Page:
• Send broadcast / newsletter emails on a predictable schedule (e.g. weekly / bi-weekly / monthly)
    • If you haven’t emailed them for a while (say 90 days), they’ll probably forget about you.
    • By sticking on a predictable schedule, you eliminate surprises.

9/ Good email marketing tool / ESP for good deliverability

You’ve worked so hard to build your email list. Next, you want to minimize the leaks in your email marketing efforts (so that your emails reach the maximum number of people possible) by using a great ESP that provides great customer support, while still not costing you an arm and a leg.

A great ESP will take care of all the technical authentication and verification for you -- like SPF, DKIM, and DMARC. It will also maintain and constantly improve its sending reputation so that your emails have the highest chance of landing in subscribers’ inbox.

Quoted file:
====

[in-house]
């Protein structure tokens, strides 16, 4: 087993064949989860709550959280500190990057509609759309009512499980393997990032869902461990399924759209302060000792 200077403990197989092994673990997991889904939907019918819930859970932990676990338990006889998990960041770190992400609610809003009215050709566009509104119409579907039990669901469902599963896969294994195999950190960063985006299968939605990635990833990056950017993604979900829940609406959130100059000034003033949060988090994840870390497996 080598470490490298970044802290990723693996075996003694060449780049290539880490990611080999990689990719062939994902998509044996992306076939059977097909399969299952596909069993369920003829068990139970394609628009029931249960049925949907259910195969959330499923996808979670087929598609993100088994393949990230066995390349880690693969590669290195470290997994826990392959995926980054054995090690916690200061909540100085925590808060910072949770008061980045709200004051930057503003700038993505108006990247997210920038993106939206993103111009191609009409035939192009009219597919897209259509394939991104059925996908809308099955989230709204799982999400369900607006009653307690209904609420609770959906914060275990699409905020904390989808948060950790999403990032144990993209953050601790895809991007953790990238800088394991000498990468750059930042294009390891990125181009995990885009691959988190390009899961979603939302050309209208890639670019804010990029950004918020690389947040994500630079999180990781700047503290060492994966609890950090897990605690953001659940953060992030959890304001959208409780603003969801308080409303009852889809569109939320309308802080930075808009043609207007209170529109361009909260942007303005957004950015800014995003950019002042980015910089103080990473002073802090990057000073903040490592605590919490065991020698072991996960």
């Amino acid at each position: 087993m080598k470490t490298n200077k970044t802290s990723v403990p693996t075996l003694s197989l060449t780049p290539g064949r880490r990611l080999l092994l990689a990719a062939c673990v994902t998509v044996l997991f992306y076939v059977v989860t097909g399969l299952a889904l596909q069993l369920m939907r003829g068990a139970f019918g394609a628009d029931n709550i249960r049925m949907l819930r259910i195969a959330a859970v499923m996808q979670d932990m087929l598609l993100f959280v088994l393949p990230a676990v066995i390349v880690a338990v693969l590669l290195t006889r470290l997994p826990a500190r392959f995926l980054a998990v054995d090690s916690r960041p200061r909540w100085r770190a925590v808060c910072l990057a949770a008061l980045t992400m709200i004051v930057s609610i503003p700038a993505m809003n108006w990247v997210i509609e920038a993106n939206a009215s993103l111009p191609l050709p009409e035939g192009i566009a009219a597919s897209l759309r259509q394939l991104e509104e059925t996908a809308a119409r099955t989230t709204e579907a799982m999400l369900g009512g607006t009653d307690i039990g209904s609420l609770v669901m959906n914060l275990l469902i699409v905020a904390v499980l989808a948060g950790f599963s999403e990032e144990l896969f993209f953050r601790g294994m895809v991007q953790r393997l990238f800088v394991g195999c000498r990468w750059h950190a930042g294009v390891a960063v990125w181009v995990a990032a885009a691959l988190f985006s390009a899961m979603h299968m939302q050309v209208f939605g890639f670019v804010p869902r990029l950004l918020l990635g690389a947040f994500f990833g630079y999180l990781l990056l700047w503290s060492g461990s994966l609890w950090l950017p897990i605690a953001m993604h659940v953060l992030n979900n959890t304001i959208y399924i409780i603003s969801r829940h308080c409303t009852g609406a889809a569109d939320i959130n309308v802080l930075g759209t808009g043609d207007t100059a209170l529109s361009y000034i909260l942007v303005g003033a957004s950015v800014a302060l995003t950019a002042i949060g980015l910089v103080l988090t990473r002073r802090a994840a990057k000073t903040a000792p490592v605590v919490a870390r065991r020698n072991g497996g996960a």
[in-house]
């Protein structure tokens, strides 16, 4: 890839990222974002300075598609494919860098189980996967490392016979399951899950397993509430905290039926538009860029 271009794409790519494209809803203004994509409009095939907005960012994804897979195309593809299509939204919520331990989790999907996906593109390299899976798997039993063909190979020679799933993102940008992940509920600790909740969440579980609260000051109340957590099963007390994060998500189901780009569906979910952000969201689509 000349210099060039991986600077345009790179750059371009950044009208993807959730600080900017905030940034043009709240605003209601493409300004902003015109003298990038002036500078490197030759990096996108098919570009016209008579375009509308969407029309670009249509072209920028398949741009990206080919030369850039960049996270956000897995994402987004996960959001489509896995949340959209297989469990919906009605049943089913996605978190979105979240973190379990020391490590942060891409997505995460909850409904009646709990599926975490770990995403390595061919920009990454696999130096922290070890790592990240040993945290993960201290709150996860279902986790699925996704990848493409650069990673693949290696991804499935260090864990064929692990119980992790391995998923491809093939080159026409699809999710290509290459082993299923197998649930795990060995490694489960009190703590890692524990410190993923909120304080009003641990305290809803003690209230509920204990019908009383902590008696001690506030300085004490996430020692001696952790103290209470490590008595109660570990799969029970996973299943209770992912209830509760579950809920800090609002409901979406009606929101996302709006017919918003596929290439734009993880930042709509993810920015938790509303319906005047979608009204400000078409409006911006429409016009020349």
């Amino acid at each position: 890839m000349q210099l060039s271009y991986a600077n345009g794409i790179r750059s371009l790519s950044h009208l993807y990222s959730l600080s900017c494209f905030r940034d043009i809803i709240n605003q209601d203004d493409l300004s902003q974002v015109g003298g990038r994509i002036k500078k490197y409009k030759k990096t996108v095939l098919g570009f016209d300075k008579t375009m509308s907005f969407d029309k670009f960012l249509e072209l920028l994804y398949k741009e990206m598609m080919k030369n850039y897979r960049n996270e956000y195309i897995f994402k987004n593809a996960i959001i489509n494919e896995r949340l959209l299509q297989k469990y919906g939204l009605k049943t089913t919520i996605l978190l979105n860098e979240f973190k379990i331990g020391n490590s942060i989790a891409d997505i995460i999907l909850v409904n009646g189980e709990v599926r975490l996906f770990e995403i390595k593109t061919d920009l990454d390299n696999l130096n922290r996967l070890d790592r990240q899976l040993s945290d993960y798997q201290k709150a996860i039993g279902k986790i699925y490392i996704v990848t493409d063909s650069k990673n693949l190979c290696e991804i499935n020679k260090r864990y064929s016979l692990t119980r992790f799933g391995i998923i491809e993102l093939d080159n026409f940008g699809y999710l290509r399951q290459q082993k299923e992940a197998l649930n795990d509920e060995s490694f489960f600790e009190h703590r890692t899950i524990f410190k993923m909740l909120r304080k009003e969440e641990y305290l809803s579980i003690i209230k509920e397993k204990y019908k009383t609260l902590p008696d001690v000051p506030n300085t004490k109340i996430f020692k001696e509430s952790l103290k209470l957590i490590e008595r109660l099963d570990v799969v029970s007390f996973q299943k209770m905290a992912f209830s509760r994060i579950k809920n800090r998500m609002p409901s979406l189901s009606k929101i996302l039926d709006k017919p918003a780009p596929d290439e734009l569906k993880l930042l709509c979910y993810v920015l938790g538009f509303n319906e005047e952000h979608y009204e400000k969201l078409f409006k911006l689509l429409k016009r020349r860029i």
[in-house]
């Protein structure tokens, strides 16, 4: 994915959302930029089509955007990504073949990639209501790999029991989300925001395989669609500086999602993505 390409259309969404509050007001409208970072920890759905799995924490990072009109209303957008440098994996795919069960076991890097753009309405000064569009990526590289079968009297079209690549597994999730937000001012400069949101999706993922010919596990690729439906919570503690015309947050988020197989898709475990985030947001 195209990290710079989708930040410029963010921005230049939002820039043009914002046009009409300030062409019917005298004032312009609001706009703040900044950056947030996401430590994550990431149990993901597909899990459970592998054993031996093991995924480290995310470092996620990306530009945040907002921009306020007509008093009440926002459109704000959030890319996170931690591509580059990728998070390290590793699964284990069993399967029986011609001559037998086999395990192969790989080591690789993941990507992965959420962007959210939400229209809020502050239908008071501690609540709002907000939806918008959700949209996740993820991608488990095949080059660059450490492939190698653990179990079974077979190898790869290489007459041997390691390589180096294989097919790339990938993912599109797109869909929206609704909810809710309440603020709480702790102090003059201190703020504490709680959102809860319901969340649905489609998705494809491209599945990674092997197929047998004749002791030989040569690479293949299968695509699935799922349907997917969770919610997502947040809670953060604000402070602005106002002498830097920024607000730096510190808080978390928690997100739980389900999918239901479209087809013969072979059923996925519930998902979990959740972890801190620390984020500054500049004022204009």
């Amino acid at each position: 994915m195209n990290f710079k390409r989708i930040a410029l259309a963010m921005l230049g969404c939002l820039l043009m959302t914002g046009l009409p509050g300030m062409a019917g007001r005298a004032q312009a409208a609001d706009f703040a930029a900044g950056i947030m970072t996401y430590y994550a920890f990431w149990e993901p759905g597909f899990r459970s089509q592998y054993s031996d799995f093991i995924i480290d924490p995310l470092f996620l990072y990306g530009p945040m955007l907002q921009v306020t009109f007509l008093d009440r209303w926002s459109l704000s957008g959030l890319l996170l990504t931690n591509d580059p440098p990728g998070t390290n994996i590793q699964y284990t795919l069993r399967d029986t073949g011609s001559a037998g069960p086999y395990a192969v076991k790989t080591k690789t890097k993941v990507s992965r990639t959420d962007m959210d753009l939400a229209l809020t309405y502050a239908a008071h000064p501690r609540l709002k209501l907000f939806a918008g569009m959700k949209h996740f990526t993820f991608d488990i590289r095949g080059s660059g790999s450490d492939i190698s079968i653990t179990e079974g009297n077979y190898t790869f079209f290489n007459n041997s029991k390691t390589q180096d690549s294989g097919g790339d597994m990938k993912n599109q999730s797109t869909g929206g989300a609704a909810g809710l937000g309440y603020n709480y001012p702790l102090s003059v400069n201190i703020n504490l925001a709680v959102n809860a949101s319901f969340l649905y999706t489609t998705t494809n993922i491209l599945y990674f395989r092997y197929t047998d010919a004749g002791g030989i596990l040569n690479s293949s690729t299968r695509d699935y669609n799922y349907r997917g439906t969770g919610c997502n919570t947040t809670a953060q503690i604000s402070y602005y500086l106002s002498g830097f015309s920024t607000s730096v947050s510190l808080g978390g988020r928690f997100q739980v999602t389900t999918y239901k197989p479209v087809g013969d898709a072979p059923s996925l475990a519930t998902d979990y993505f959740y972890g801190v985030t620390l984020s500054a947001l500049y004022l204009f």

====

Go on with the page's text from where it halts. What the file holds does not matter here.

Feel free to do your due diligence for options. Obviously I’m biased as me and my team run BirdSend — where we relentlessly work on it every day. We batch release updates to BirdSend every week or 2 weeks, depending on the complexities of the updates.

BirdSend is built by indie creators for indie creators. If you’re not a creator, we’re not for you.

If you’re a creator with a huge funding or team behind you, we’re also not for you. Hence why we call it “indie”. We’re more for solopreneurs or those with a small team member of less than 10.

Creator means someone whose business involves creating content the majority of the time.

BirdSend is not as famous as other ESPs yet, hence the affordable pricing. Our pricing does not reflect the quality of our tool. But don’t take my word for it. See what actual customers and users say about us.